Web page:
Can exercise testing predict the risk of death? What are the implications of exercise for heart patients? I am looking for an article that addresses this topic. Thank you.© BrainMass Inc. brainmass.com December 24, 2021, 5:00 pm ad1c9bdddf
SOLUTION This solution is FREE courtesy of BrainMass!
Can exercise testing predict the risk of death? What are the implications of exercise for heart patients? I am looking for an article that addresses this topic. Thanks.
I have located the following article on-line that is very informative. I have provided additional links that you may want to check. I hope this helps.
Exercise testing predicts risk of death
Results can rule out low-risk patients, researchers say
By Steven Reinberg
(HealthDayNews), Friday, Sept. 5 - Exercise testing not only helps predict a person's risk of death, but it can also help rule out those who don't require aggressive treatment for cardiovascular disease, a study says.
The stress test is a good gauge independent of another test, angiography, which looks for diseased arteries, the study says.
"We found that cardiac exercise testing is a good predictor of death. It is also a very good predictor of people at low risk who do not need aggressive treatment," says Dr. Michael S. Lauer, a cardiologist with the Cleveland Clinic Foundation.
Lauer and his colleagues collected data on 2,935 patients suspected of having heart disease. The patients underwent exercise testing followed by an angiogram. The results appear in the current issue of the Journal of the American College of Cardiology.
During exercise testing, patients walk on a treadmill while their heart rate and blood pressure are measured. During the test, the degree of difficulty is steadily increased as the incline of the treadmill is raised. Speed is also increased until the patient is out of breath or until the heart rate reaches a predetermined level.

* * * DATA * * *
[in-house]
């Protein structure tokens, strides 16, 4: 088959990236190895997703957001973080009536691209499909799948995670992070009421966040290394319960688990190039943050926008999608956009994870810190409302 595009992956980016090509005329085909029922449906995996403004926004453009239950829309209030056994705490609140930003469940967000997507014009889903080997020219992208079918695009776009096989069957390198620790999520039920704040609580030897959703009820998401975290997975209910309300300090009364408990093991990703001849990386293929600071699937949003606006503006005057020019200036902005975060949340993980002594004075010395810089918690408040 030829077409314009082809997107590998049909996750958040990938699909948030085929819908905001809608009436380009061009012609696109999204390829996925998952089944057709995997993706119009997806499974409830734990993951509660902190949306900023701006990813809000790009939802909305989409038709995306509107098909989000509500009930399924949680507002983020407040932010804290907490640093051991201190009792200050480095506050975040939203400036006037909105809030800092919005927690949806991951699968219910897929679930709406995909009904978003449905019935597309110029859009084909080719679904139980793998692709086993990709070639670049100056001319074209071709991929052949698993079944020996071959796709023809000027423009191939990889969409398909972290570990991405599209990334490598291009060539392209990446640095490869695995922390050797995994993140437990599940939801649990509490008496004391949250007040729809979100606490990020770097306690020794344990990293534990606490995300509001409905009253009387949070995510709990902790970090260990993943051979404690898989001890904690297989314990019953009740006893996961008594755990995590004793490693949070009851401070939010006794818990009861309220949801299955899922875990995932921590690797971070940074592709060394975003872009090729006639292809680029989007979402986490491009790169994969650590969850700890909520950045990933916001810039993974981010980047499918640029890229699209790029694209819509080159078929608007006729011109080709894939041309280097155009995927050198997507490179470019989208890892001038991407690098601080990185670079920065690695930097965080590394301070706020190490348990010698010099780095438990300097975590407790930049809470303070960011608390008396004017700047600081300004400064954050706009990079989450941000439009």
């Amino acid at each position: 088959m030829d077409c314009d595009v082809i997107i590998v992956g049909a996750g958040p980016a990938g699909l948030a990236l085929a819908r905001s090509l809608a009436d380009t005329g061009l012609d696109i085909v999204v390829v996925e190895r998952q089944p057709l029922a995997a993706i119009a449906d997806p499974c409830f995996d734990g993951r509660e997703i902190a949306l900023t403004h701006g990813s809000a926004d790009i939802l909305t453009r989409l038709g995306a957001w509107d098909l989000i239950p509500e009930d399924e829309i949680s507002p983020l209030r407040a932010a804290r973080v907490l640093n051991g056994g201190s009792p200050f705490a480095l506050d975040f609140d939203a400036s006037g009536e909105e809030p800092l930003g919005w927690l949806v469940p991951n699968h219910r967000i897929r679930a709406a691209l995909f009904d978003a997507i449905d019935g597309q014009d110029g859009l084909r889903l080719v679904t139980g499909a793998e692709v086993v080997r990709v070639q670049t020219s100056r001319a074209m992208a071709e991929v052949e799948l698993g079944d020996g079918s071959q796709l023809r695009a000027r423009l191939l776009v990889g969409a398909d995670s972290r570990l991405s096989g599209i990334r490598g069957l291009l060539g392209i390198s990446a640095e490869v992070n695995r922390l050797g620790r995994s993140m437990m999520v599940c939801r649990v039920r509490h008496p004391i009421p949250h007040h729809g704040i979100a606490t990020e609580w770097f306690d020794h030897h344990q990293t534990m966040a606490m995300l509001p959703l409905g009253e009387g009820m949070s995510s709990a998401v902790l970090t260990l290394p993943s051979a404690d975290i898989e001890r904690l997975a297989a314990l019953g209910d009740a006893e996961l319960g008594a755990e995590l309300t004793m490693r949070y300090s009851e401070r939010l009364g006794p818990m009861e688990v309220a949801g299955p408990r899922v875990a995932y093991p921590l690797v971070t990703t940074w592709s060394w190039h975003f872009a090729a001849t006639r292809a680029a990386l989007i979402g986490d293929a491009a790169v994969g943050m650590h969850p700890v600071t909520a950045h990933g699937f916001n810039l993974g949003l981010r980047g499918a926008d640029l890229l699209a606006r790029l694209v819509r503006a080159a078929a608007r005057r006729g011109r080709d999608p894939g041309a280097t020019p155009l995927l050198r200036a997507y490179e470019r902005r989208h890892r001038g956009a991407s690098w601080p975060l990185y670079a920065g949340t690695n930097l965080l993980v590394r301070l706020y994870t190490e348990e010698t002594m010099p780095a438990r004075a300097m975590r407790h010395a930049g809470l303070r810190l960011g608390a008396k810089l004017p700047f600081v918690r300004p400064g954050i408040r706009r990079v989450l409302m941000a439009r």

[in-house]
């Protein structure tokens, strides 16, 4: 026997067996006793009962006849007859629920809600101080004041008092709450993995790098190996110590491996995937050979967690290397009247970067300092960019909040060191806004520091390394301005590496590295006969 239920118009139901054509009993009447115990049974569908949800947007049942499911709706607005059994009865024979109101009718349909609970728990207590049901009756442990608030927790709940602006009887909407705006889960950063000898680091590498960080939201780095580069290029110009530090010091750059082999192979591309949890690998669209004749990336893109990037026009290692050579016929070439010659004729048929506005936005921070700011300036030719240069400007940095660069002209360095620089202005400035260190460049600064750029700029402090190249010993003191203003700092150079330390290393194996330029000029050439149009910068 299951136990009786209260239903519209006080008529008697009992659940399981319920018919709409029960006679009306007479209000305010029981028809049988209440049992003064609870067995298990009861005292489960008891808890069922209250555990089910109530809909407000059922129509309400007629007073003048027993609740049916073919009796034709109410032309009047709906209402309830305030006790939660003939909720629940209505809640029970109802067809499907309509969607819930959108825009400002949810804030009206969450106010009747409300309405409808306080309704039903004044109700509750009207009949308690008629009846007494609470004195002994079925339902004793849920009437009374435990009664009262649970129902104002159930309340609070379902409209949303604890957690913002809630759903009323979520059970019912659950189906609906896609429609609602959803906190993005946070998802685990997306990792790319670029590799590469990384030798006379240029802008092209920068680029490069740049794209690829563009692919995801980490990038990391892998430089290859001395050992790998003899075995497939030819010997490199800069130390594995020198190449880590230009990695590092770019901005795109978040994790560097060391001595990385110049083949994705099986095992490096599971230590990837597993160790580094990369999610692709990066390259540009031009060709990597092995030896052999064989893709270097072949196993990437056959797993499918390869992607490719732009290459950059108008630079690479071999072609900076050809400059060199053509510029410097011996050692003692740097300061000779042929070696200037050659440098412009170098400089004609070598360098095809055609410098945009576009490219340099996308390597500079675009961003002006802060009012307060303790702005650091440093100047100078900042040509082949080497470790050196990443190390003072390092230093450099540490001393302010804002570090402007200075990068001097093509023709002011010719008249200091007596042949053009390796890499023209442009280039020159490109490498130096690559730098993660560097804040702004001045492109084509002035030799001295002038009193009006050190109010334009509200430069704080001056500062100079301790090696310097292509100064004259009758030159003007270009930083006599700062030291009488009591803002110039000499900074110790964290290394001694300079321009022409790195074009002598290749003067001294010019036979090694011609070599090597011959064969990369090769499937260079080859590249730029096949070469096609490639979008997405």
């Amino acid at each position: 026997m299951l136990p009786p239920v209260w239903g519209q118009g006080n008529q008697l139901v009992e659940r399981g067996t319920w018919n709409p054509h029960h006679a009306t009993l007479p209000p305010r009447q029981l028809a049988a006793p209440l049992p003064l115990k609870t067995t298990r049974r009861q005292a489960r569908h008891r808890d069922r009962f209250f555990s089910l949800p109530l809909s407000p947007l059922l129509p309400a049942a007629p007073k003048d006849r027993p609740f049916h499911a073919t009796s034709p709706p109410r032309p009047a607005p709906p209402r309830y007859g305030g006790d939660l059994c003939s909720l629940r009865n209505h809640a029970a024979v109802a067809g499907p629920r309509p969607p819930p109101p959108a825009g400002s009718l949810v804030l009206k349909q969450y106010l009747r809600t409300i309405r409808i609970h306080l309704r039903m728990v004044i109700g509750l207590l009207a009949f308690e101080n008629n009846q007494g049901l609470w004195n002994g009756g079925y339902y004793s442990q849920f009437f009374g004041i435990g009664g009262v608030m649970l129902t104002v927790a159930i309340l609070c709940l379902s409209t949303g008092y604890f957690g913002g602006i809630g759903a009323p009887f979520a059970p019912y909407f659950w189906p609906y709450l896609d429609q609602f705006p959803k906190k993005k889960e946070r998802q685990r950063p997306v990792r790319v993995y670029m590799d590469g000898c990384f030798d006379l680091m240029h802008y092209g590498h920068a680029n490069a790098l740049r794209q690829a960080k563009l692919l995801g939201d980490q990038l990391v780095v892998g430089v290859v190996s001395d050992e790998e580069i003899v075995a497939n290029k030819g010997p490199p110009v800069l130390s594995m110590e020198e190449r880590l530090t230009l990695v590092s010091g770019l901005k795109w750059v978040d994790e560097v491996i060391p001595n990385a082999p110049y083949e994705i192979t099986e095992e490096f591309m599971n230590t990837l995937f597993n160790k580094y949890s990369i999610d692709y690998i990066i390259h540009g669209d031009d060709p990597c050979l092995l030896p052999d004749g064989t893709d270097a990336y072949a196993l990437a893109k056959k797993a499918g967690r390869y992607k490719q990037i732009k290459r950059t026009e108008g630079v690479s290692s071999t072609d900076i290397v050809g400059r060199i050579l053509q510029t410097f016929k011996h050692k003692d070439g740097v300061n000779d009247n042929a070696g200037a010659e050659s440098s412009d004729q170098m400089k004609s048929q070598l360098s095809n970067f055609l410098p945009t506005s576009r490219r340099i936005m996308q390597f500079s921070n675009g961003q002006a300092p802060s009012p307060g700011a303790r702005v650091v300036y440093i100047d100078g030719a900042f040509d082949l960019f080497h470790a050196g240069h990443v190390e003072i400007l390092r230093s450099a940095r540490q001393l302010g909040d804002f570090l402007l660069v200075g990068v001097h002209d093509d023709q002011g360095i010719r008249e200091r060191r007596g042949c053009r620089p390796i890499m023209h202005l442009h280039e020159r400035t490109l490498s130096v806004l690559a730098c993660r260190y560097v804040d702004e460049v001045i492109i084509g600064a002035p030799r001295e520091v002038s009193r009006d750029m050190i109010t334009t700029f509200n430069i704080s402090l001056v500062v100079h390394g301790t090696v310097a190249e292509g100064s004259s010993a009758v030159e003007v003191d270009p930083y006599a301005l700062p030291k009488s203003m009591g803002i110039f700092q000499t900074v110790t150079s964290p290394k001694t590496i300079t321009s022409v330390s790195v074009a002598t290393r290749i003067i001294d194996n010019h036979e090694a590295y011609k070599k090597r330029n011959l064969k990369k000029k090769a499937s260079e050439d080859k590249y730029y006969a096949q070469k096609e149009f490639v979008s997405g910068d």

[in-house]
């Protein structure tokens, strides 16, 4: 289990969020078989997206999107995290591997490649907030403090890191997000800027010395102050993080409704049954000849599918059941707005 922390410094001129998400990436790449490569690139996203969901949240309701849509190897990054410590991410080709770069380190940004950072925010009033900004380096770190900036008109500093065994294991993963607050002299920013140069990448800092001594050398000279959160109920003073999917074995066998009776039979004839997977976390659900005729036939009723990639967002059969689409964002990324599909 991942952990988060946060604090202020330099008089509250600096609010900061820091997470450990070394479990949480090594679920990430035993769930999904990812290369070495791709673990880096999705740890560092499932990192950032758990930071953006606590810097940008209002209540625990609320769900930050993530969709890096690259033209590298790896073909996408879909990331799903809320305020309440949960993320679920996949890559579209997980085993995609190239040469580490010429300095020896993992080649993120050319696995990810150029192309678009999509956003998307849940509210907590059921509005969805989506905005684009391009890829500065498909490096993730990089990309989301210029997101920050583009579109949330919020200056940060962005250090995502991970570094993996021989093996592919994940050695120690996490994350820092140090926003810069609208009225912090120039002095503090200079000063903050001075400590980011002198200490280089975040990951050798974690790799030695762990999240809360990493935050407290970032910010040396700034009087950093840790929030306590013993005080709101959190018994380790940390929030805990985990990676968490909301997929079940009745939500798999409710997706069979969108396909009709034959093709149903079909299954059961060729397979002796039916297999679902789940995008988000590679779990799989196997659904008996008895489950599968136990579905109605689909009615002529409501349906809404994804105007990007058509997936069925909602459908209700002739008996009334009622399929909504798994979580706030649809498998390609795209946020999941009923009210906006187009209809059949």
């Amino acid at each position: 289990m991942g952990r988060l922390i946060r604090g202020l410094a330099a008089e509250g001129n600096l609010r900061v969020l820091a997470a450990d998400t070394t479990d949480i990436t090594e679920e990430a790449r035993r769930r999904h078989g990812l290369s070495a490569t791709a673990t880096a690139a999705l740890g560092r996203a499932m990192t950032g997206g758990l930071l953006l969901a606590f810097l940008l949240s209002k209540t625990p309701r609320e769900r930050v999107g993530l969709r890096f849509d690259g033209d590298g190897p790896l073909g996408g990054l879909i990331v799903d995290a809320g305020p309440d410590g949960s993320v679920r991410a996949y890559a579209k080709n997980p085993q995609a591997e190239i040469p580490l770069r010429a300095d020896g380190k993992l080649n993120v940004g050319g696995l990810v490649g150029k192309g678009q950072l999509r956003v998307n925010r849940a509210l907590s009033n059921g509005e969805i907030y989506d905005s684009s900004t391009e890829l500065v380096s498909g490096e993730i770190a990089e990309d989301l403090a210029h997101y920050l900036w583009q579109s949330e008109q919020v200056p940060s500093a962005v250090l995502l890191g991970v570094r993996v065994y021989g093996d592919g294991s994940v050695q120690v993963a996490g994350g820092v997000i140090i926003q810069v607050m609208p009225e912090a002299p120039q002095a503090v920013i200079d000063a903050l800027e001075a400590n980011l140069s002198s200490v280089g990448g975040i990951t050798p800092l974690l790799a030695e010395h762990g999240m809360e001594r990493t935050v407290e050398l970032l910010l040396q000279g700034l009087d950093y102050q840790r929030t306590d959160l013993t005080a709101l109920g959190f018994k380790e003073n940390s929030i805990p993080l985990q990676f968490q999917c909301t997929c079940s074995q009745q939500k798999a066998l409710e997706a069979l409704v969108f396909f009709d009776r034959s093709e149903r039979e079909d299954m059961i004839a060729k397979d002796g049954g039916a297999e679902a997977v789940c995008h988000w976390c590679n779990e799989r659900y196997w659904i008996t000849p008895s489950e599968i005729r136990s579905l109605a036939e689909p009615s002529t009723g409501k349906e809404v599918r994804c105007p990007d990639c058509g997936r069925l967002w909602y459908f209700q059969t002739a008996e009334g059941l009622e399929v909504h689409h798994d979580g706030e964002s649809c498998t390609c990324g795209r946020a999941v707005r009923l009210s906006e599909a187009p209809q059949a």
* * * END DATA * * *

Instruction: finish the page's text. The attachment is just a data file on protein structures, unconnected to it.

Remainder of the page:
The object of the test is to see how well the patient's heart performs under stress. The test has been used for years to uncover heart disease.
This group of patients also underwent angiography, an invasive procedure during which a catheter is placed in the coronary arteries, letting doctors see if any arteries are blocked.
The researchers found that 421 of the patients had severe heart disease, but 838 patients had abnormal heart rate recovery after exercise testing. Lauer's team followed all the patients for six years.
During that time, 336 patients (11 percent) died. Heart rate recovery was a stronger predictor of risk than the severity of coronary disease, Lauer says.
Lauer believes that measuring heart rate recovery is different from just looking at heart disease. Measuring heart rate recovery is assessing autonomic nervous system function, which is different from how much blockage there is in a coronary artery, Lauer notes. He adds this is what makes heart rate recovery an independent predictor of death.
The most important aspect of this finding, Lauer says, is that exercise testing can be used to identify patients who are at low risk for heart disease.
"Using exercise testing to identify those at low risk for heart disease is a cheap, effective way to identify those who do not need aggressive treatment," Lauer says.
Because doctors are too cautious, many patients are classified as at uncertain risk for heart disease, he notes. These patients receive unnecessary tests and medications.
Normal heart rate recovery, along with preserved functional capacity, can identify patients at low risk. Given this finding, "patients can be assured that exercise is an adequate tool for assessing heart disease," he adds.
However, Dr. Bernard Chaitman, a professor of medicine and director of cardiovascular research at St. Louis University School of Medicine and author of a journal editorial, comments that the implications of abnormal heart rate recovery are unclear.
Chaitman believes the abnormal heart rate recovery is a marker of autonomic dysfunction. "When people exhibit this, it somehow predisposes them to heart rhythm disturbances that lead to death," he says. "But the unanswered question is why."